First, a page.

Album Review
Label: Nitro Records
  • 4/5
Reviewed by Janelle
Well, grand statements about TSOL's new record have been circulating around the punk scene, namely that it is the band's best effort since their seminal 1981 debut full-length "Dance With Me", the grand opus that in this reviewer's opinion is THE greatest American punk album of all time, a record that divinely fused great hardcore punk with the macabre so seamlessly. Now, lofty statements like this are often hard to live up to, and truth be told, for as great as "Divided We Stand", the legendary CA punks' second LP since reforming in 1999 (the first was 2001's "Disappear") is, it is still not on a par with "Dance With Me" (but come on now, not much is...).

No, we don't hear any material as gloriously ghoulish as the illustrious "Code Blue" or the frightening "Silent Scream", and there aren't any riffs as eerie as those found on the cryptic "The Triangle", but still, what we do get is undeniably catchy hardcore punk with plenty of biting, angry socio-political commentary, which played a major role in the band's music on their earliest release, the eponymous debut EP, with songs like the anarchic tour de force "Abolish Government/Silent Majority" and the leftist "Property Is Theft". There are too many examples to cite, but some great lyrics can be found on "See You Tomorrow", as Jack Grisham, during that visceral breakdown, sarcastically/menacingly spews out, "The government of man and the politics of evil/Destruction and world evolution/Total corruption and world revolution", and later, after Ron Emory's guitar flourishes comes back with "You say vicious I say charming/What the fuck let's have a party/War machine and CIA your eyes are dim more everyday." And the following track, "American", is no less harsh or unfortunately true, featuring a chorus of "You take what you feel, while you lie and you steal/You're American, oh so American," while on the speedy and impressive "Serious", the frontman acerbically expounds, "Let's make a bomb before feeding the children/Let's have a war now come on old man!" and later vehemently shouts, "Love your country ヨ hate your government!"

However, not all the lyrics deal with these issues; there are some that are reminiscent of the old favorite "Love Story", like the true masterpiece of the album "Again", an extremely powerful (and sort of dark) song on which Grisham passionately croons, "I will never be in love again" and you can't help but believe the poor man. Another song like this is "Being in Love", whereas "Sex Not Violence", the most upbeat and energetic romp featured on the record, brings to mind that old theme of sex and violence seen so often (think The Exploited and Mad Parade), except here I suppose, they're taking a different stand.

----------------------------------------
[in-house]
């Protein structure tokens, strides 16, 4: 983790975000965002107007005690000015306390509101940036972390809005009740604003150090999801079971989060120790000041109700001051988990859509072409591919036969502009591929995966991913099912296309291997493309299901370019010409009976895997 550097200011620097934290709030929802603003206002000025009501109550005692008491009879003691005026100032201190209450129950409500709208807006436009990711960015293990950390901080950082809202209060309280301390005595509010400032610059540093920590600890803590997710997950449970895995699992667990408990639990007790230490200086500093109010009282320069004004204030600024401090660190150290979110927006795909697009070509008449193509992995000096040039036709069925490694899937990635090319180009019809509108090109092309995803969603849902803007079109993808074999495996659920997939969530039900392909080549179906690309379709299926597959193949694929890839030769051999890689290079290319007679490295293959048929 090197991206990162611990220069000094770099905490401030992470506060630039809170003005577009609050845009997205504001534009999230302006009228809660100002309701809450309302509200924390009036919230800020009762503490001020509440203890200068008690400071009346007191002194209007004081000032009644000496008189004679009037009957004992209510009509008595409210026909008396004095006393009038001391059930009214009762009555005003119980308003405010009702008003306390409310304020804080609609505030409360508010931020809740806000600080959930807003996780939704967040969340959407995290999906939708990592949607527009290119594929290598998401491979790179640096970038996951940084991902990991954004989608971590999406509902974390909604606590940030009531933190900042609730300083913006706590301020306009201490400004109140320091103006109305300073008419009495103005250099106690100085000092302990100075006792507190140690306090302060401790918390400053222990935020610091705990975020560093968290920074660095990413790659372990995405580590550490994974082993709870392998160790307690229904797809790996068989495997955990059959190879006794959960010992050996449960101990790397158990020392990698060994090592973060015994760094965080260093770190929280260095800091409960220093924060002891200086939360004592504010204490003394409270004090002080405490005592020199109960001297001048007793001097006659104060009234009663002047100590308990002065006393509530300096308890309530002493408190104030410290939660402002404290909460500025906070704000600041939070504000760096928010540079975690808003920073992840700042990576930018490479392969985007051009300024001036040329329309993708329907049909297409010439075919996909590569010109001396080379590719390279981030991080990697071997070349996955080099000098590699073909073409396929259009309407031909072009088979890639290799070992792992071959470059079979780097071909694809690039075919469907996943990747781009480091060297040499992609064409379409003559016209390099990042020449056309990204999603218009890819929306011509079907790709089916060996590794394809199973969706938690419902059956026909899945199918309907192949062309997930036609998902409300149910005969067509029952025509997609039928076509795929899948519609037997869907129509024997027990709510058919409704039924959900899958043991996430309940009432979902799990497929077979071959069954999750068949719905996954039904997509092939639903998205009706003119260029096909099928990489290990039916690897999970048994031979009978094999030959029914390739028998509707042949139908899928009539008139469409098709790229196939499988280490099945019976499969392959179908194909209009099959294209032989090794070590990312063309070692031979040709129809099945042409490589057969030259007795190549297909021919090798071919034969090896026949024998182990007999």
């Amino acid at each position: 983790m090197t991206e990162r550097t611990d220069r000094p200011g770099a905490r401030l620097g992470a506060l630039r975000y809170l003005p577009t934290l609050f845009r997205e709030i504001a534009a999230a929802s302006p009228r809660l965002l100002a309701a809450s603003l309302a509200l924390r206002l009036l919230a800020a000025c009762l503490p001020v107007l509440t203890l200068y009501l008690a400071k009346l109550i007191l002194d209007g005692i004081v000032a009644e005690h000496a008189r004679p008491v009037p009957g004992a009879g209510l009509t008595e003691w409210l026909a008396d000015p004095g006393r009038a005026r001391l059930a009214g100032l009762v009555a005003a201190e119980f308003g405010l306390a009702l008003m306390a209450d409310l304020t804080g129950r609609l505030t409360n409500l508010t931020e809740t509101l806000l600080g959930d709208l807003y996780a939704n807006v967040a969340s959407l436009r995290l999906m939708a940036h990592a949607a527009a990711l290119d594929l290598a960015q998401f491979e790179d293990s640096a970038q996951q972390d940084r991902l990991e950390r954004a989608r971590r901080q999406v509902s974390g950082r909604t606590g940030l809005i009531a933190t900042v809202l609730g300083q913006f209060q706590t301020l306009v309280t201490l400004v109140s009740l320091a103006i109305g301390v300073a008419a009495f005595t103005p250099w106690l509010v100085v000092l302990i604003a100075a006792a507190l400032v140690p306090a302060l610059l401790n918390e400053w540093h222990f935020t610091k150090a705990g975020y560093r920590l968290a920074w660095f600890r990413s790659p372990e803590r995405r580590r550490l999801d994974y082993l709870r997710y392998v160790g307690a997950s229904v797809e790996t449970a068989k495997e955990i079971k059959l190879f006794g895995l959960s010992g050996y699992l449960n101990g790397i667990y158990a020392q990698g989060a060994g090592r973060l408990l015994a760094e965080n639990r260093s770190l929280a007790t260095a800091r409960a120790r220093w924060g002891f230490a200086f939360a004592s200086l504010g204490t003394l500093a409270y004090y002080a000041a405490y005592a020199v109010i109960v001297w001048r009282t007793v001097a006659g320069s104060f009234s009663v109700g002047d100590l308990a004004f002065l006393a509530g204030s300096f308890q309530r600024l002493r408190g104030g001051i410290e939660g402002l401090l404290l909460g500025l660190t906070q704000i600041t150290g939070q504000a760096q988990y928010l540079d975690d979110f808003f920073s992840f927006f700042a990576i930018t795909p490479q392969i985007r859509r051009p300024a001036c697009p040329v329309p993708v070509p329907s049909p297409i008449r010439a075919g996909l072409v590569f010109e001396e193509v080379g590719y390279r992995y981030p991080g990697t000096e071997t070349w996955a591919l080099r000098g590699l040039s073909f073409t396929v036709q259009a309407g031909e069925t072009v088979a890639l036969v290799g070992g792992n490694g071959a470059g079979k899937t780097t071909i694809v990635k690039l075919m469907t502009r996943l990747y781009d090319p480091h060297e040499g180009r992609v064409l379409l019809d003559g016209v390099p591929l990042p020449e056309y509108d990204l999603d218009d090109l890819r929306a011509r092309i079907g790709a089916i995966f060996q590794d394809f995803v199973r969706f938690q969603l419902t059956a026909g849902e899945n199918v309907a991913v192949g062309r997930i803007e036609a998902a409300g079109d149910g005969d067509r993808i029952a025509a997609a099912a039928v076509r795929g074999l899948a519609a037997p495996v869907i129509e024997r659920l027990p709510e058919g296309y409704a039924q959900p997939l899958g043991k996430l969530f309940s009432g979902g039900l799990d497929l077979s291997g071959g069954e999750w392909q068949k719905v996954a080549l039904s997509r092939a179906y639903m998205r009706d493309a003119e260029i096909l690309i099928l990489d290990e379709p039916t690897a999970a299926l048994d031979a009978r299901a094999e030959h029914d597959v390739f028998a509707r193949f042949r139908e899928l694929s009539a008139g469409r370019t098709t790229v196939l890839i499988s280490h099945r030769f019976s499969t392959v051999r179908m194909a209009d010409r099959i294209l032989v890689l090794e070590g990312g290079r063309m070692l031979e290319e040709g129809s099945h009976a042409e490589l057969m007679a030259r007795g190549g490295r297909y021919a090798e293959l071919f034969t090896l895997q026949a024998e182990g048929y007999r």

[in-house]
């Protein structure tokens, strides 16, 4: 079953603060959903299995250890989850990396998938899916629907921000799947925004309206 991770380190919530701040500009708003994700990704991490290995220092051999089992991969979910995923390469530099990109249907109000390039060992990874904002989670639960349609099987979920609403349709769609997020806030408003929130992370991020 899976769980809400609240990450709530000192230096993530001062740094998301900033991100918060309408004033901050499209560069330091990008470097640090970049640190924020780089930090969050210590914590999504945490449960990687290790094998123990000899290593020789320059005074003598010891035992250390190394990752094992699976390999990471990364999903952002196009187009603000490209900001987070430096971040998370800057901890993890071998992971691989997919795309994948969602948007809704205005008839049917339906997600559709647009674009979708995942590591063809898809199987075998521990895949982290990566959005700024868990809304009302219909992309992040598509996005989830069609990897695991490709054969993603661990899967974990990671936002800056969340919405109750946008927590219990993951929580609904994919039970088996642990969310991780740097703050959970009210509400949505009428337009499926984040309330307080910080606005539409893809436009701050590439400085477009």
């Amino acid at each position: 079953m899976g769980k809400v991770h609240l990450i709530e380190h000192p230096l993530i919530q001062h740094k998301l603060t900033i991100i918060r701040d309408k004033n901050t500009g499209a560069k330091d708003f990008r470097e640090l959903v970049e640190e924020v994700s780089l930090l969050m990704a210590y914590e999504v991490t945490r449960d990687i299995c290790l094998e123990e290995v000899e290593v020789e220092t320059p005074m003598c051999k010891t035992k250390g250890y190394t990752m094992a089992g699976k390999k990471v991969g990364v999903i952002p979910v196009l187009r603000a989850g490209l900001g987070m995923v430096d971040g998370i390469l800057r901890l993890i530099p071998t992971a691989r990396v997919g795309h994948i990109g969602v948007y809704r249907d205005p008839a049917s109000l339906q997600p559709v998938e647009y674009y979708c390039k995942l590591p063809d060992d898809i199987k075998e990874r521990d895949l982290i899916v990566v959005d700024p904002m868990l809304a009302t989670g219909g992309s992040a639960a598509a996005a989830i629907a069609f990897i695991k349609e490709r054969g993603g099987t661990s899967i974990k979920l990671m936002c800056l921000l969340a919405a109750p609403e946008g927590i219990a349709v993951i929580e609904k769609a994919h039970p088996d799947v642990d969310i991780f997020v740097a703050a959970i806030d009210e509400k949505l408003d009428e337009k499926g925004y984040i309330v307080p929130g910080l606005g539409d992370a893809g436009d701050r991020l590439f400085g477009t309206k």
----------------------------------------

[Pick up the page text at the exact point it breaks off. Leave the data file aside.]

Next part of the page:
Original members Grisham (vocals/CA's next governor??... See for details), Emory (guitars), and Mike Roche (bass) along with Billy Blaze (drums) ヨ original drummer Todd Barnes died in 1999 ヨ crank it out like it was the late '70s/early '80s again. There's just so much energy and vigor evident on "Divided", beginning with the opener, the quick-paced ironically titled "Sedatives" throughout the next twelve tracks, save the more sedate "Loaded", which appears midway through the record. Another great thing about this LP are the piano embellishments care of Greg Kuehn (who also contributed to 1982's "Beneath The Shadows") that are apparent all over the record that just add an extra dimension to the already superb compositions, as on "American" and the melancholy coda found on "See You Tomorrow". Similarly, the piano parts within this last song give it a bit of a rock 'n' roll feel, and the organs on "Electric" add significantly to its gloriously dark ambiance. And as in the past, the rhythm section is a force to be reckoned with. The stomping drums just drive songs like the wonderful "Undressed", "Being in Love", and the aforementioned "See You Tomorrow", while Roche's bass is simply pummeling (see "Undressed", the intro to "Fuck You Tough Guy" and "American"). The only real departure is the mellow, brooding "Loaded". The record ends with "Shine", a song that was actually first composed in 1983.

So, "Divided We Stand" may not be 2003's version of "Dance With Me", but it will certainly be vying for Top Album of the Year honors along with F-Minus' excellent "Wake Up Screaming".

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